Community Gardens in the Inner West
Our Local Gardening Network
Communal gardening has long been part of the Inner West’s DNA. In fact, Lilyfield’s Glover’s Garden, at Callan Park, is Sydney’s oldest community garden, established in 1985. This little patch of paradise is set up on organic and permaculture principles, and members not only help to tend the veggies, but care for the resident chooks and industrious worm farms, too.
There are established community gardens all around the Inner West, and they all encourage visitors to come along and find out more, and to take part in regular working bees. The Council’s website is an excellent starting point to find one nearest to you.
Best of all, you can start off as small or big as you like. Grow it Local is an Australia-wide initiative connecting growers – whether they’re cultivating herbs on a windowsill, have a backyard veggie patch or are already members of a community garden.
Benefits of Communal Gardening
Making friends and learning new skills
It’s long been known that a community garden not only brings the satisfaction of planting, tending and harvesting your own produce, but, perhaps best of all, it brings people together. The social aspect can be hugely beneficial to those in our community who live without access to their own outdoor space or are isolated in other ways.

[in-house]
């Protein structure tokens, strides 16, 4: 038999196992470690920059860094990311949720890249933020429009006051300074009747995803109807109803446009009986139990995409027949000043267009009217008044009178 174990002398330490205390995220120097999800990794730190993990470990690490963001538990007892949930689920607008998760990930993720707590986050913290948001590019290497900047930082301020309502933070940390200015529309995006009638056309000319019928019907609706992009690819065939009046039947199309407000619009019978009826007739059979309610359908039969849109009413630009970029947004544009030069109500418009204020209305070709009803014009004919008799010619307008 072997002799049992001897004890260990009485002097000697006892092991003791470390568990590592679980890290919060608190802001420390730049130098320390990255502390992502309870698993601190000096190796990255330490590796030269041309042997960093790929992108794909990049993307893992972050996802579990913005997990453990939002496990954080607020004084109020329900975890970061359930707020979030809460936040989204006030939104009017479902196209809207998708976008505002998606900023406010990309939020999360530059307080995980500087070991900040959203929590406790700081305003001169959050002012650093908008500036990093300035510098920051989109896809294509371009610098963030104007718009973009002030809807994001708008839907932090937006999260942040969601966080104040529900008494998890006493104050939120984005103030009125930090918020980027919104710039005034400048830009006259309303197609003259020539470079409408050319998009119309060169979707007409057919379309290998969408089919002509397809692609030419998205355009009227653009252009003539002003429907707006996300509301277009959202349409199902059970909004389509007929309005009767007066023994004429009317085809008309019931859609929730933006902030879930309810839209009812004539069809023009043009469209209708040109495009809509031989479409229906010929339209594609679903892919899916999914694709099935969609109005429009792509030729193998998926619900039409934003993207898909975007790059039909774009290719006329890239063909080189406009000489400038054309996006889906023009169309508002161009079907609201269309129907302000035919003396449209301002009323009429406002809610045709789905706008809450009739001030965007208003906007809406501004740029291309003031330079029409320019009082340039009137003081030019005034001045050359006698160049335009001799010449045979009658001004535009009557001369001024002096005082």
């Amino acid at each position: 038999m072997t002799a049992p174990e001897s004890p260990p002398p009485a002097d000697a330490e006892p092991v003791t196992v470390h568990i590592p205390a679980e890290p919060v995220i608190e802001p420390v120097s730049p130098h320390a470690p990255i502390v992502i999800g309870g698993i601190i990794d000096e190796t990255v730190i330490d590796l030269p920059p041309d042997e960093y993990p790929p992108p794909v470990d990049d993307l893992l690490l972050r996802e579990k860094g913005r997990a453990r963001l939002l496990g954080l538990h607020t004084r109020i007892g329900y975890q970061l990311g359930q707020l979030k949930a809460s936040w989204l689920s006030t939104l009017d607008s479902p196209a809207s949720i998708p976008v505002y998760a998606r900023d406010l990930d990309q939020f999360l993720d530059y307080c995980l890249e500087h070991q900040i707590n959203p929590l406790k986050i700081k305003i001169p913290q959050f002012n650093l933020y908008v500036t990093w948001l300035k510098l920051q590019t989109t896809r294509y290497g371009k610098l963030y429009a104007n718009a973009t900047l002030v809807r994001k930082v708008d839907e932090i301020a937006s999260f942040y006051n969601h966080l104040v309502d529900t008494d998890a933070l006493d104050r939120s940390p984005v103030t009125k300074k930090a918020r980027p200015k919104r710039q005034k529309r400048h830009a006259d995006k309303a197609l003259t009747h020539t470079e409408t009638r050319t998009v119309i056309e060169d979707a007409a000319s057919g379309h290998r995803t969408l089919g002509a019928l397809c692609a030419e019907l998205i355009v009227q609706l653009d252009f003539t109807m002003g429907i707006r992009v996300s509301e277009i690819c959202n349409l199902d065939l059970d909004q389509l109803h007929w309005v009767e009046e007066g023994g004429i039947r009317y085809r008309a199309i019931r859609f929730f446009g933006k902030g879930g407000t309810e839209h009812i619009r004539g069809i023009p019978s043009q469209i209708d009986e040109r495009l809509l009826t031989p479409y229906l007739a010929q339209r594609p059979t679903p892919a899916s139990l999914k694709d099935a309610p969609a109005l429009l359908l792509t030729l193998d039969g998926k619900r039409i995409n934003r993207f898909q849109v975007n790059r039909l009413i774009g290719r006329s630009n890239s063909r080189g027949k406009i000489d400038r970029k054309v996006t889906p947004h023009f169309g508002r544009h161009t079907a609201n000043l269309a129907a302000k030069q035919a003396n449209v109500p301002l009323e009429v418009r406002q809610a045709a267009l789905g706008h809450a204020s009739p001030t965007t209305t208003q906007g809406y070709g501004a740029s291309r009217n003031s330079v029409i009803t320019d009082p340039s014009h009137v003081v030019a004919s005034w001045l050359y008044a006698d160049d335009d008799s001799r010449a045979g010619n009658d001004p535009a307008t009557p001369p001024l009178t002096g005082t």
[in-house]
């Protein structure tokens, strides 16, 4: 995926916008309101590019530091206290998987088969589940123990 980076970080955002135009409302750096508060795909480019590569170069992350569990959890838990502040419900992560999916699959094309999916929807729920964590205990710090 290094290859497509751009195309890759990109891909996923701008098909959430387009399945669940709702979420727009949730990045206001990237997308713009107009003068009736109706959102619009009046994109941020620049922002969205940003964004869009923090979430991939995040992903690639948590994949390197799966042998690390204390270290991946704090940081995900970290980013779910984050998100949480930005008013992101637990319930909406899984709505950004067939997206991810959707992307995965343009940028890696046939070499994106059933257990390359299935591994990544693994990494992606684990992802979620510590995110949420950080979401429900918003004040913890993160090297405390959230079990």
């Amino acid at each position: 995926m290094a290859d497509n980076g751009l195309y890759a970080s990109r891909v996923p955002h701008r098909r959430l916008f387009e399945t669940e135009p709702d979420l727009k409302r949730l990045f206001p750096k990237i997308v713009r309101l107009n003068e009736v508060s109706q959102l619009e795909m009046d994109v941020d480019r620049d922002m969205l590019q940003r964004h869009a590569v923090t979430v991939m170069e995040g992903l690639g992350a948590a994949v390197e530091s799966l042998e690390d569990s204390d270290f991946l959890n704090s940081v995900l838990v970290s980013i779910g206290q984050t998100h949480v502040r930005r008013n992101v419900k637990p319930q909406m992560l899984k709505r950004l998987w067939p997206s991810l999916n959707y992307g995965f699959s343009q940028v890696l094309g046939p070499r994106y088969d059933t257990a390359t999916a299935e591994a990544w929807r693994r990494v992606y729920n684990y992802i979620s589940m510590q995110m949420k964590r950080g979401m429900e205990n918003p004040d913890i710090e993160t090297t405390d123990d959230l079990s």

Sharing knowledge and lending a helping hand with tasks such as weeding, mulching, digging and planting is a great way of connecting people. Plus, sharing the fruits of your labours is another way of ‘giving back’. After all, who can resist a gift of beautiful homegrown produce?
Saving the planet, one worm farm at a time
Sharing a vegetable garden can bring huge benefits to our environment. Participants share communal composting, worm farms and recycling systems, thus reducing kitchen waste and landfill. These gardens are also generally based on organic or permaculture principles, so they’re pesticide-free.
Growing our own produce also cuts down on the transportation, packaging and storage required by commercial producers, further reducing our carbon footprint.
Gardening for wellbeing
Gardening is good for you. Simply spending time in the fresh air doing physical tasks in the garden is one of the easiest (and most enjoyable) ways to keep fit and healthy. Growing your own produce also means you know exactly what’s gone into it, and generally, those are only good things.
Plus, it’s well known that being socially connected leads to a happier, healthier life, whatever your age. Being part of a gardening community can lead to a reduction in the symptoms caused by isolation, such as depression or stress. The simple act of tending a growing thing also brings a sense of satisfaction and achievement that can do wonders for your overall mental health.
So, grab your gardening gloves, put on a hat and get out and meet some of the Inner West’s welcoming gardening communities. Or why not start your own?
Image by Grow It Local via Facebook